So I went out to my storage shed and started rummaging around for my art materials, deeply buried. When I opened up the first box of pastels, I said “Ohhh!” right out loud. The brilliant colors took my breath away, and tears came into my eyes. I cleaned up an old oak index card file box I have, put all my boxes of pastels in it, and placed it with a big art pad. These are going into my car to have handy.

Perhaps you are someone who has already re-discovered the “old you” – the authentic you – and are living the life you were meant to live. If so, I congratulate you! My suspicion is that most who will read this post need a reminder to take time this New Year and think about who they are.

As an instructor, I must be authentic if I want to continue to inspire my students to be authentic – and creative.

Hau`oli Makahiki Hou!
(Happy New Year!)

Seven-Link Challenge

One of the blogs about blogging I read is ProBlogger. That’s a mouthful, isn’t it? This week, there was a challenge to respond to seven categories. I decided to take part, mostly because it requires some thinking about my posts in the past and where I’d like to go in the future. Here are the seven categories:

1) My first post.
I started this blog as a record for myself only. I was trying to make soil from compost and other materials in order to get something to grow on this acre of rocky lava we call a`a.

2) The post I enjoyed writing the most.
The reason I enjoyed this post is that it is about a special family event I wasn’t able to attend. My first granddaughter got married in October on the mainland and I couldn’t get away from teaching to fly over. Also, I didn’t take the pictures, but it showed several of my children and grandchildren. Needless to say, I shed a few happy tears as I put it together in a post.

3) A post which had a great discussion
I’ve written about lilikoi (Passion fruit) several times and each post brings more discussion than anything else I write about. Mainland readers probably don’t have a clue what lilikoi is, so it’s mostly Hawaii residents who get into great discussions about this fruit with an unusual flavor.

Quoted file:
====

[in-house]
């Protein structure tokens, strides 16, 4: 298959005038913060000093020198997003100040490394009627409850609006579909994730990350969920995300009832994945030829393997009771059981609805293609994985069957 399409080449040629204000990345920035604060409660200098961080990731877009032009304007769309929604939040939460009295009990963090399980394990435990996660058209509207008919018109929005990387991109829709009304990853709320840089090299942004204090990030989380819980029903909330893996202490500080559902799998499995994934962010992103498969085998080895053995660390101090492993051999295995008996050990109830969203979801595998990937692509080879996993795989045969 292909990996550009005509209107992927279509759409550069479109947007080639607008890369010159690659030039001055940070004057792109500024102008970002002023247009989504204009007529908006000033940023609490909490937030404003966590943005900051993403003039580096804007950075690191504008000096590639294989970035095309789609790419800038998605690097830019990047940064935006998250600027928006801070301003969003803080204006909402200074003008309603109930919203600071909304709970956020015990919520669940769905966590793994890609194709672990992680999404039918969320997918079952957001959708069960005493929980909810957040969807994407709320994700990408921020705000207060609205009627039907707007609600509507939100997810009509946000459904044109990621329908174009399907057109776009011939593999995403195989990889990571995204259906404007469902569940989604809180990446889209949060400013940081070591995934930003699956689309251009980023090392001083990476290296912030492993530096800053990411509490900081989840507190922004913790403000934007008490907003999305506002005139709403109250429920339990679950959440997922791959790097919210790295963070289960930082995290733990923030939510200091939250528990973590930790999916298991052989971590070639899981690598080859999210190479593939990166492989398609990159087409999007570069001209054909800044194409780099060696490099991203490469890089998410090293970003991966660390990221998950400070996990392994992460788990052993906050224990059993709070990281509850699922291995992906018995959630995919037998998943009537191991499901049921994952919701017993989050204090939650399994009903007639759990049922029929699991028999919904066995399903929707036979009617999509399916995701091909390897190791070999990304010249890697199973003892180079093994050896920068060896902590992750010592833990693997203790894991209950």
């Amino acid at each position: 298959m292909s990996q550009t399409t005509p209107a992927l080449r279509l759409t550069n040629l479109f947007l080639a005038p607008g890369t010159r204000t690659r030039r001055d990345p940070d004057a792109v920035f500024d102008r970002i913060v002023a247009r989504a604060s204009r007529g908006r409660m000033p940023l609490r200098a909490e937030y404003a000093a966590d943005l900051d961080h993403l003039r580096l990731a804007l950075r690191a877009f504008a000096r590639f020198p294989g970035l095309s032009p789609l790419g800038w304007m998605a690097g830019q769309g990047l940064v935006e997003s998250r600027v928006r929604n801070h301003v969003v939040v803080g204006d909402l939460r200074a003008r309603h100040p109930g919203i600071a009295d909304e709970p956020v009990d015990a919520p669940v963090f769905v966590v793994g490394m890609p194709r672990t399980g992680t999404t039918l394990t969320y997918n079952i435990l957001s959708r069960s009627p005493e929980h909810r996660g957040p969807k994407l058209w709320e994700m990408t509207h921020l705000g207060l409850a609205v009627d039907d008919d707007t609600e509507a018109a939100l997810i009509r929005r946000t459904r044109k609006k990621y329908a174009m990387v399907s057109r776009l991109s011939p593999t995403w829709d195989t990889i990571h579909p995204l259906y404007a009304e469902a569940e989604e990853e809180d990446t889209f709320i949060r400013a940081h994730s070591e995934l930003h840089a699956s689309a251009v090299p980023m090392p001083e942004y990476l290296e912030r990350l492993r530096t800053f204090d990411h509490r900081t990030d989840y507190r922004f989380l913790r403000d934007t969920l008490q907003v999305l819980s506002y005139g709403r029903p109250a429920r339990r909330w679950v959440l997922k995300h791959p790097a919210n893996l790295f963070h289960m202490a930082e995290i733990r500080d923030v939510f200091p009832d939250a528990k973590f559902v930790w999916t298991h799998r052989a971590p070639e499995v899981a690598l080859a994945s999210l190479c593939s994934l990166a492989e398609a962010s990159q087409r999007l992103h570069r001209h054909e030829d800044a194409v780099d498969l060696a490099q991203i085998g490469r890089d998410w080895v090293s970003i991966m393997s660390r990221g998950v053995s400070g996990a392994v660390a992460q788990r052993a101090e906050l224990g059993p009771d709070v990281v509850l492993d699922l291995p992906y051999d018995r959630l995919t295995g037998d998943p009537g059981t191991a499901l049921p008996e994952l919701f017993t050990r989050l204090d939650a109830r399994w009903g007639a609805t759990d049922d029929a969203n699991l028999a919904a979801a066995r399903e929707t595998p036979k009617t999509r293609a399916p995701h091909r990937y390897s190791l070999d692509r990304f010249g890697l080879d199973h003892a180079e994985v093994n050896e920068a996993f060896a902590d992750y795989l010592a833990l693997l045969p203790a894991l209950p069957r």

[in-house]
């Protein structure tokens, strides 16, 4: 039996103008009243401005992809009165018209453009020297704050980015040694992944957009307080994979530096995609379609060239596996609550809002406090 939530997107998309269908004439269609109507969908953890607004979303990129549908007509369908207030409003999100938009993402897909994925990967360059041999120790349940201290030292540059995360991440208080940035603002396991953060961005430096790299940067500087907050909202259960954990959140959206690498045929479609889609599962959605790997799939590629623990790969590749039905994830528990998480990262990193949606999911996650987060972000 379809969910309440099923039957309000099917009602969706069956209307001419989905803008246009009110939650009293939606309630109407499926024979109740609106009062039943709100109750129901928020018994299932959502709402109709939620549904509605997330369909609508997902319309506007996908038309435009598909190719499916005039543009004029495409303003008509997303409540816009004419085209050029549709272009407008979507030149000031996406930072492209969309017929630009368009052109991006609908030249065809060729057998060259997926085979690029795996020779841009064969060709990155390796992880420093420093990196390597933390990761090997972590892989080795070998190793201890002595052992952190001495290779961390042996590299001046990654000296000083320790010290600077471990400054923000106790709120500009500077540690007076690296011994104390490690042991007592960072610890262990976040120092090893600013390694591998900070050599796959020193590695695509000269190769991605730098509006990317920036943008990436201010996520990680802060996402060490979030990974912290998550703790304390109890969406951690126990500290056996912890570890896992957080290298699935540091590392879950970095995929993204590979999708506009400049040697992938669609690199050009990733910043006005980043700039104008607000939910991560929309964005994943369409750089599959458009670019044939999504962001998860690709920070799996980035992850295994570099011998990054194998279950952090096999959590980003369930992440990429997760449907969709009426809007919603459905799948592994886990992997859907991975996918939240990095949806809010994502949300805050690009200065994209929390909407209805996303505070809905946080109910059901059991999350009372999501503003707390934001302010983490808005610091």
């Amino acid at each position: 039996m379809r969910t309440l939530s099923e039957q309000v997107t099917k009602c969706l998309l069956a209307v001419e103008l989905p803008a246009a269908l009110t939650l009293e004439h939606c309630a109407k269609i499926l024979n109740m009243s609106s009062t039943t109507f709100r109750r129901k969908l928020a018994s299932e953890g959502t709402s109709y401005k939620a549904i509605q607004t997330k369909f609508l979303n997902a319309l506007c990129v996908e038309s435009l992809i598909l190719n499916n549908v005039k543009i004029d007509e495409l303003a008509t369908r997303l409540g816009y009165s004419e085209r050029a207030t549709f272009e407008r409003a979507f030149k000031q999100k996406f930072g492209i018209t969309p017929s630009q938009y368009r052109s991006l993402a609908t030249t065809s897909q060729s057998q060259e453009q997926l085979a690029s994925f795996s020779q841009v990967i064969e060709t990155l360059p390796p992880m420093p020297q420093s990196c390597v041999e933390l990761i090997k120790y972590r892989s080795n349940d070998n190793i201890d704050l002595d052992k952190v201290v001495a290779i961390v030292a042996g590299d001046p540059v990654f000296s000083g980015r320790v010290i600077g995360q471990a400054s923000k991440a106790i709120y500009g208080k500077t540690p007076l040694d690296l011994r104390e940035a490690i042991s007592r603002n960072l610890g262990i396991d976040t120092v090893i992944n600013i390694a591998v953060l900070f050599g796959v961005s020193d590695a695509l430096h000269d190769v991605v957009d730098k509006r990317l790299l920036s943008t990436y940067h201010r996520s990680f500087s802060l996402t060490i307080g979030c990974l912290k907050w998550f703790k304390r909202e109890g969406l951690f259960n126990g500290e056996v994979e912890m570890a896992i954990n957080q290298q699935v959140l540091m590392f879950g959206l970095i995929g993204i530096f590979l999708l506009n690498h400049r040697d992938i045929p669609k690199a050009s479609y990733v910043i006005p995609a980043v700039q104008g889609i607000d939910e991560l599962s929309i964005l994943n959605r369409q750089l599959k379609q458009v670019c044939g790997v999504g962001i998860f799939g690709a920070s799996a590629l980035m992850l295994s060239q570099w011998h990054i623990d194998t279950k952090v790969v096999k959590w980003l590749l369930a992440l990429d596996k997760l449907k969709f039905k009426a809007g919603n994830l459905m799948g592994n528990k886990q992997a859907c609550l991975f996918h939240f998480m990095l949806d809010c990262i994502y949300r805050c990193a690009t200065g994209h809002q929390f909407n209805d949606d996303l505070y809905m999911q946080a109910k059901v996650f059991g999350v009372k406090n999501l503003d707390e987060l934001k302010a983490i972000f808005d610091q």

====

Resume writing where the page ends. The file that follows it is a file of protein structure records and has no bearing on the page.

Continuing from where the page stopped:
4) A post on someone else’s blog I wish I’d written.
My brother writes a blog that is way more popular than mine, and he tells of great things to do in and around the Tampa Bay/St. Petersburg area. Like me, he writes about his travels. He and I had just been to England, and we both loved London. I absolutely love this post he did all in black and white photography. It gave me an entirely new perspective to London.

5) My most helpful post.
This post was about a little book that has guided my life and the lives of others over and over. If you are looking for a way to set goals and objectives for the next year, this is the book that will help you.

6) A post with a title I am proud of.
I think the reason I’m most proud of this title is because it represents several decades of waiting to have my book of the same name published. It is about a book I used in my psychology practice and with students. It can also be a self-help book by exploring some hidden meanings in your life.

7) A post that I wish more people had read.
This was posted to honor AIDS Day, and invites us to look at our lives and how we respond to unexpected events in our lives. AIDS awareness is growing, but still not enough.